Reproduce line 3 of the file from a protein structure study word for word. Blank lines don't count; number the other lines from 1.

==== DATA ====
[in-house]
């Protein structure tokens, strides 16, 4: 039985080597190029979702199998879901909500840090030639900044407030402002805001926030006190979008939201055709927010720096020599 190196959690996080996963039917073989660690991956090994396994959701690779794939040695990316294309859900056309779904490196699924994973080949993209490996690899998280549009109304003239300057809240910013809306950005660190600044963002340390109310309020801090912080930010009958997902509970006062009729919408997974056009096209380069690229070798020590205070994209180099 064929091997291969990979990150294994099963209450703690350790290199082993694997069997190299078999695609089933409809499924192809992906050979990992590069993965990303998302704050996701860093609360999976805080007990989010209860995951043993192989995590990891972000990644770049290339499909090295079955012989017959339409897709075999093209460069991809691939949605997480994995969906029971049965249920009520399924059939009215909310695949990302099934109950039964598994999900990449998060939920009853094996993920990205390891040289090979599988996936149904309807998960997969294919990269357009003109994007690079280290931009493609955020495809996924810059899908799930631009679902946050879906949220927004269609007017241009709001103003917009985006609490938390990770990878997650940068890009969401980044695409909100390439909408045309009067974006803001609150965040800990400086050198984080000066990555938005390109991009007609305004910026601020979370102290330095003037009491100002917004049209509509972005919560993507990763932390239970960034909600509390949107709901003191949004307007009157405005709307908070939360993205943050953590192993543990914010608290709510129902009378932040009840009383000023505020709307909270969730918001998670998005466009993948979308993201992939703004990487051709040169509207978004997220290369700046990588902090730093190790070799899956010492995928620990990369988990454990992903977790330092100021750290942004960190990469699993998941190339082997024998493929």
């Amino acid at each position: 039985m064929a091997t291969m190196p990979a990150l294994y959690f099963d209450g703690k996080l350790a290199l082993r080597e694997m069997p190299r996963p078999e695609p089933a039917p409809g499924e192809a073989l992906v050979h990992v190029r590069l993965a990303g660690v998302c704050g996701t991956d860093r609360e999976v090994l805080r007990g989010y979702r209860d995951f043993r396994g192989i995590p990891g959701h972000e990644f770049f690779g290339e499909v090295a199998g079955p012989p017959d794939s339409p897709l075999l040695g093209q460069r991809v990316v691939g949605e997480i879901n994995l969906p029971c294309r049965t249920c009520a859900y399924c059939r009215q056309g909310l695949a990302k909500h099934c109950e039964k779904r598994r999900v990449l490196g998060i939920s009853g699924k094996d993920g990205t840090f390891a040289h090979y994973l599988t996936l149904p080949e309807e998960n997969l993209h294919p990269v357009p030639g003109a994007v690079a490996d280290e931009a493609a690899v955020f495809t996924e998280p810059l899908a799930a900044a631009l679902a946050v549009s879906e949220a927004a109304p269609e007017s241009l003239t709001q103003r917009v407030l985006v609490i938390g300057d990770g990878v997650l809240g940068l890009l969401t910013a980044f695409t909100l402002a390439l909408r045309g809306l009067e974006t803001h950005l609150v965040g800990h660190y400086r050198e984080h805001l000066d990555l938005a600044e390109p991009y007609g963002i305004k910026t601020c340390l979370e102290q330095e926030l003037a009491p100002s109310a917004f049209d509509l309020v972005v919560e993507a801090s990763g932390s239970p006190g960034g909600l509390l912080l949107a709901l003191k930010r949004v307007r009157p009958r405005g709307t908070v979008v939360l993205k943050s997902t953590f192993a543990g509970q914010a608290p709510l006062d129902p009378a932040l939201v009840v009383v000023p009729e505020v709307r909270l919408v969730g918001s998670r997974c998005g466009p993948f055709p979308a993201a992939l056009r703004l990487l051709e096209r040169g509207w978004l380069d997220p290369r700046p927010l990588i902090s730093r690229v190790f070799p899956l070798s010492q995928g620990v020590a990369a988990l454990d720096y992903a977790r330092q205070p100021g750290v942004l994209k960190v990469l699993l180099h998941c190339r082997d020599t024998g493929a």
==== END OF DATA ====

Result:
């Amino acid at each position: 039985m064929a091997t291969m190196p990979a990150l294994y959690f099963d209450g703690k996080l350790a290199l082993r080597e694997m069997p190299r996963p078999e695609p089933a039917p409809g499924e192809a073989l992906v050979h990992v190029r590069l993965a990303g660690v998302c704050g996701t991956d860093r609360e999976v090994l805080r007990g989010y979702r209860d995951f043993r396994g192989i995590p990891g959701h972000e990644f770049f690779g290339e499909v090295a199998g079955p012989p017959d794939s339409p897709l075999l040695g093209q460069r991809v990316v691939g949605e997480i879901n994995l969906p029971c294309r049965t249920c009520a859900y399924c059939r009215q056309g909310l695949a990302k909500h099934c109950e039964k779904r598994r999900v990449l490196g998060i939920s009853g699924k094996d993920g990205t840090f390891a040289h090979y994973l599988t996936l149904p080949e309807e998960n997969l993209h294919p990269v357009p030639g003109a994007v690079a490996d280290e931009a493609a690899v955020f495809t996924e998280p810059l899908a799930a900044a631009l679902a946050v549009s879906e949220a927004a109304p269609e007017s241009l003239t709001q103003r917009v407030l985006v609490i938390g300057d990770g990878v997650l809240g940068l890009l969401t910013a980044f695409t909100l402002a390439l909408r045309g809306l009067e974006t803001h950005l609150v965040g800990h660190y400086r050198e984080h805001l000066d990555l938005a600044e390109p991009y007609g963002i305004k910026t601020c340390l979370e102290q330095e926030l003037a009491p100002s109310a917004f049209d509509l309020v972005v919560e993507a801090s990763g932390s239970p006190g960034g909600l509390l912080l949107a709901l003191k930010r949004v307007r009157p009958r405005g709307t908070v979008v939360l993205k943050s997902t953590f192993a543990g509970q914010a608290p709510l006062d129902p009378a932040l939201v009840v009383v000023p009729e505020v709307r909270l919408v969730g918001s998670r997974c998005g466009p993948f055709p979308a993201a992939l056009r703004l990487l051709e096209r040169g509207w978004l380069d997220p290369r700046p927010l990588i902090s730093r690229v190790f070799p899956l070798s010492q995928g620990v020590a990369a988990l454990d720096y992903a977790r330092q205070p100021g750290v942004l994209k960190v990469l699993l180099h998941c190339r082997d020599t024998g493929a």